I’ve decided to not do a recap series as, well, everything I write in them is a bit cheesy and I think that replaying a race in words isn’t as exciting as watching it for yourself. If you want me to try them again though, I will try again over the Spring Classics.
Everybody rejoice! Classics season is about to start – and every die hard cycling fan knows this brings the racing all of us love. The cobbles, the weather, the history, the attacks and the tactics are only some of the things that make the spring classics more alluring than any other block of races on the calendar. And as it is usually, Omloop and Kuurne-Brussel-Kuurne (KBK) start off the best time of the year no matter if you are an European escaping the winter or an Australian sick of the summer. Because the startlists for Omloop and KBK are basically identical, I am going to do a combined preview of both races. That’s enough waffle, let’s dive straight into the cobbles!
Omloop Het Nieuwsblad
As per tradition, Omloop in 2017 begins in Gent, and 2017 marks the 10th year the race has finished in Gent as well. The first climb of the day comes 51km in with the Leberg with 700m at 6.1% (14% max). They do the Leberg twice on their run around the Flanders, as well as the famous Berendries (900m at 7.1%), Taaienberg/Boonen Hill (800m at 7.2%) and the cobbled Eikenberg climb (1300m at 5.8%). The last climb the riders tackle on the way back to Gent is the Molemberg (500m at 7%) at 35km to go. But you don’t come to most classics for the climbs, but for the cobbles. The riders pass through Haaghoek 3 times, as well as Donderij, Ruiterstraat, Holleweg, Paddestraat, Lippenhovestraat and Lange Munte with 15km to go. The cobbled classics also bring a number of breaks to the day, with the possibility of a decisive break heading out heading out on the Taaienberg due to the short relief between climbs and cobbles after the Taaienberg – 5 climbs in 24km with the cobbles only heating up after Wolvenberg. This is how it worked in 2016, with Luke Rowe attacking on the Taaienberg to which only Tiesj Benoot, Greg Van Avermaet and Peter Sagan were able to hold on to and they stayed out the rest of the day. Hopefully the first spring(-ish, it’s still February) classic of the season can give us the same excitement as years gone past.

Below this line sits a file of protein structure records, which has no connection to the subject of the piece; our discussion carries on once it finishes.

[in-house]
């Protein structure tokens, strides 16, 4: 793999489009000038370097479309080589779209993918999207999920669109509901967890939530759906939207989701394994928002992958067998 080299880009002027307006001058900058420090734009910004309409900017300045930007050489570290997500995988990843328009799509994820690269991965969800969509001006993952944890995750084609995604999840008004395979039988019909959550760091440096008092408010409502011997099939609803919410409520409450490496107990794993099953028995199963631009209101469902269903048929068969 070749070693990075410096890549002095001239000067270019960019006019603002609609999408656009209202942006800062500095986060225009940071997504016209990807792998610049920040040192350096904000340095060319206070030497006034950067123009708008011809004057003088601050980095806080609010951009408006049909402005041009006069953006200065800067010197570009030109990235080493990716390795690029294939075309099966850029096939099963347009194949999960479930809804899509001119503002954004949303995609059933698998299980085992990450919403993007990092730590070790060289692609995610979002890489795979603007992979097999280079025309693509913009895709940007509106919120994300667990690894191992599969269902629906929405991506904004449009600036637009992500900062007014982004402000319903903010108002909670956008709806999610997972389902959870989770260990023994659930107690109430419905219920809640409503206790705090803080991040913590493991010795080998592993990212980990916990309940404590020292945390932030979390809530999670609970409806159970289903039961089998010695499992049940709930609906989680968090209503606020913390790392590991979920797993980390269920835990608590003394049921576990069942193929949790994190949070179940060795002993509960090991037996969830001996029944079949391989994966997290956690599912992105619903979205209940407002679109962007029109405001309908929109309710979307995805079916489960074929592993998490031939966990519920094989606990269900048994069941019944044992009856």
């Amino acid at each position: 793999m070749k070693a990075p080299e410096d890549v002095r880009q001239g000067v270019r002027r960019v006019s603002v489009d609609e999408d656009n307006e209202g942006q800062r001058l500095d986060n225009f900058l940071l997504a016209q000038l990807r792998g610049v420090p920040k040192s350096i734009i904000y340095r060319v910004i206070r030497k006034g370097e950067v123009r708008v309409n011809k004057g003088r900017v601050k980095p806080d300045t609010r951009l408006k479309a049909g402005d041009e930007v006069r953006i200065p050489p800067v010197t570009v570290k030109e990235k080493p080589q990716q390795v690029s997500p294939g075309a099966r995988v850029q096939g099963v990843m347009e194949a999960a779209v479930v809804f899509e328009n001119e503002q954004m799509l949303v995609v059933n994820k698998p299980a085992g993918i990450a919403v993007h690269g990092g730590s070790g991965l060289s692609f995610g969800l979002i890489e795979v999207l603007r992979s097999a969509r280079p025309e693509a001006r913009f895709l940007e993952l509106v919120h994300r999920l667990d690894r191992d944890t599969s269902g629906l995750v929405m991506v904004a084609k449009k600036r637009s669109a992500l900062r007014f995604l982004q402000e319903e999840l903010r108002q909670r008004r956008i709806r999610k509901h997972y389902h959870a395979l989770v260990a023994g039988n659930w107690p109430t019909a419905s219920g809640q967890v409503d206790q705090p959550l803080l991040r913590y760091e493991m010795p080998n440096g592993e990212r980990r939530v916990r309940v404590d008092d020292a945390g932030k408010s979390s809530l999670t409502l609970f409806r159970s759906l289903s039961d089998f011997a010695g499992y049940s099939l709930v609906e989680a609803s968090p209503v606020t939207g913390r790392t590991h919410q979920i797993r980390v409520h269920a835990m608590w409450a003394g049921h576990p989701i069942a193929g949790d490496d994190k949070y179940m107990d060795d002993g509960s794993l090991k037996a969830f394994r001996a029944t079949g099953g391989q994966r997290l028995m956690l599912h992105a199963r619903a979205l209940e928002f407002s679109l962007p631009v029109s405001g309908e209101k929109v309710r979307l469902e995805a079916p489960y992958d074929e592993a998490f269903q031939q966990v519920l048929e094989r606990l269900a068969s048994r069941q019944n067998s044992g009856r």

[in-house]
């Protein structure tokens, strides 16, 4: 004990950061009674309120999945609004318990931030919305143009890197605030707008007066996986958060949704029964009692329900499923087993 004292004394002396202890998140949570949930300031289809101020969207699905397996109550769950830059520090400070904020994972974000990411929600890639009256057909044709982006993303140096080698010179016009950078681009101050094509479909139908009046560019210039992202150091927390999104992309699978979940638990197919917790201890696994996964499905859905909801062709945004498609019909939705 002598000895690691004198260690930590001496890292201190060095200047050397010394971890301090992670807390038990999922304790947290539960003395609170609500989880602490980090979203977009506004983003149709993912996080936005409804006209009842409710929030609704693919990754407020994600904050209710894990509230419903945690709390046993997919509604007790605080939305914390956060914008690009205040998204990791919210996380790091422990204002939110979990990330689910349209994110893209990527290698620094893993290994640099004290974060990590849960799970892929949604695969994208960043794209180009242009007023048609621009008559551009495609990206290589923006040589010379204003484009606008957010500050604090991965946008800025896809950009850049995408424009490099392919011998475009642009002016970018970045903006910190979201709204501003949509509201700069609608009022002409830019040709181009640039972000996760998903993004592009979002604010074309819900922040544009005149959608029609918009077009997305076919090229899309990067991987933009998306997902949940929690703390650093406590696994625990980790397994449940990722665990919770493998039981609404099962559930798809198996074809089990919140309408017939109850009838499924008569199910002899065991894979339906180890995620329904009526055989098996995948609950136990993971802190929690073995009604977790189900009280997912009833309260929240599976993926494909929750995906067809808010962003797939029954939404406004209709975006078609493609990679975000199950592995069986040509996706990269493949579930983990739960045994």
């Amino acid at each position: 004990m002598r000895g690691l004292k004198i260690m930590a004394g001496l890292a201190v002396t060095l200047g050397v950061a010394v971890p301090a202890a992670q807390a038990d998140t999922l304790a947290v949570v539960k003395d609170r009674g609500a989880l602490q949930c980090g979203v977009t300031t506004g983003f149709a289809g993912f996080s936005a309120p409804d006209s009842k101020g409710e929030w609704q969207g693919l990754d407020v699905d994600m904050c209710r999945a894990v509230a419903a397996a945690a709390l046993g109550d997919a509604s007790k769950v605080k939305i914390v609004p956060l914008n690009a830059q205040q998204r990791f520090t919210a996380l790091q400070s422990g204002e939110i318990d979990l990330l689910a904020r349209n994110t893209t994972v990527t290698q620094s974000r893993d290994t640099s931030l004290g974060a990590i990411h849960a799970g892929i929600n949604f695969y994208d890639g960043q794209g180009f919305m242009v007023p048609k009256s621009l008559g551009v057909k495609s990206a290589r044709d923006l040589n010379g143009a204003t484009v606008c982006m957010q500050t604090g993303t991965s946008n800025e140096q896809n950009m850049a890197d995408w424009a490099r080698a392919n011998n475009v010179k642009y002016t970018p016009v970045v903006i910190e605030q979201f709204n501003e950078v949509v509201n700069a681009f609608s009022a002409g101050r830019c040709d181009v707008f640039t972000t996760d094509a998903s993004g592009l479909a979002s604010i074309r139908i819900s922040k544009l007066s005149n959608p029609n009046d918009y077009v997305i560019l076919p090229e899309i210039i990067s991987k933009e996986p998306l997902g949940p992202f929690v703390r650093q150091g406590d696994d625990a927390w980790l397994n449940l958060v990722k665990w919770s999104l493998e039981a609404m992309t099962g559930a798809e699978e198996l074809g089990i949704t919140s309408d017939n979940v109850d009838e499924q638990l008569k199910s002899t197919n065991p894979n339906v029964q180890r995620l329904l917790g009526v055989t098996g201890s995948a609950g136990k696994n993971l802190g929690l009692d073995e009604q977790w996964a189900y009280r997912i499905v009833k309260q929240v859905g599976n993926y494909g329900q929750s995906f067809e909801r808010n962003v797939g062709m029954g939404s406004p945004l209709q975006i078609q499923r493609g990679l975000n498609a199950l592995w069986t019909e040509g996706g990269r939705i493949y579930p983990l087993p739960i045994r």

KBK starts in Kuurne, heads towards Brussels and turns back to Kuurne. Kinda why it’s named that way. It features one new climb in 2017 – the Onkerzele Berg (2100m at 3%). Outside of that, usual suspects like La Houppe (1900m at 4.8%), Kanarieberg (1000m at 7.7%), Kruisberg (1900m at 4.8%), Oude Kwaremont (2200m at 4%), Tiegemberg (750m at 5%) and Nokereberg (350m at 5.7%) make appearances as a handful of the 12 climbs of the day. The last climb is 50km away from the finish, so it is highly unlikely a break on the hills will do it, but the short Kuurne circuit can provide for a break to be successful, like Stuyven’s solo attack last year for the win. This won’t mean that they won’t try – La Houppe provides the perfect launchpad for an attack over the undulating terrain for the next 70km, and the ability for the sprinters teams to try and sap the energy out of each other. After Nokereberg though, expect it to be a mix of trying to test the legs of the sprinters and protecting your own at the same time, and the tactics will be flying faster than the bikes they ride on. What to expect into Kuurne? The unexpected. Attacks worked last year, what will happen this year will be revealed on Sunday.
The Bookies Favourite: Peter Sagan
Back-to-back World Champion and has been dominating the Classics since he joined Liquigas in 2009. That should be enough to say Peter Sagan is the favourite for both races by far. 2nd at Omloop last year would just drive his hunger even more to take it out this year, and discounting his ability to win would be like saying Usain Bolt isn’t the fastest person alive – it’s just plain wrong. Omloop will be a launch pad for Sagan’s classics season, while KBK will more than likely be another warmup. But if the conditions in Kuurne suit him on Sunday, he will win. There are no doubts with Sagan; if he wants to race, he will win, and he will blow the rest of the pack away. He’s done it at Gent-Wevelgem, RVV and plenty of other races – this year is his time to do it at Omloop.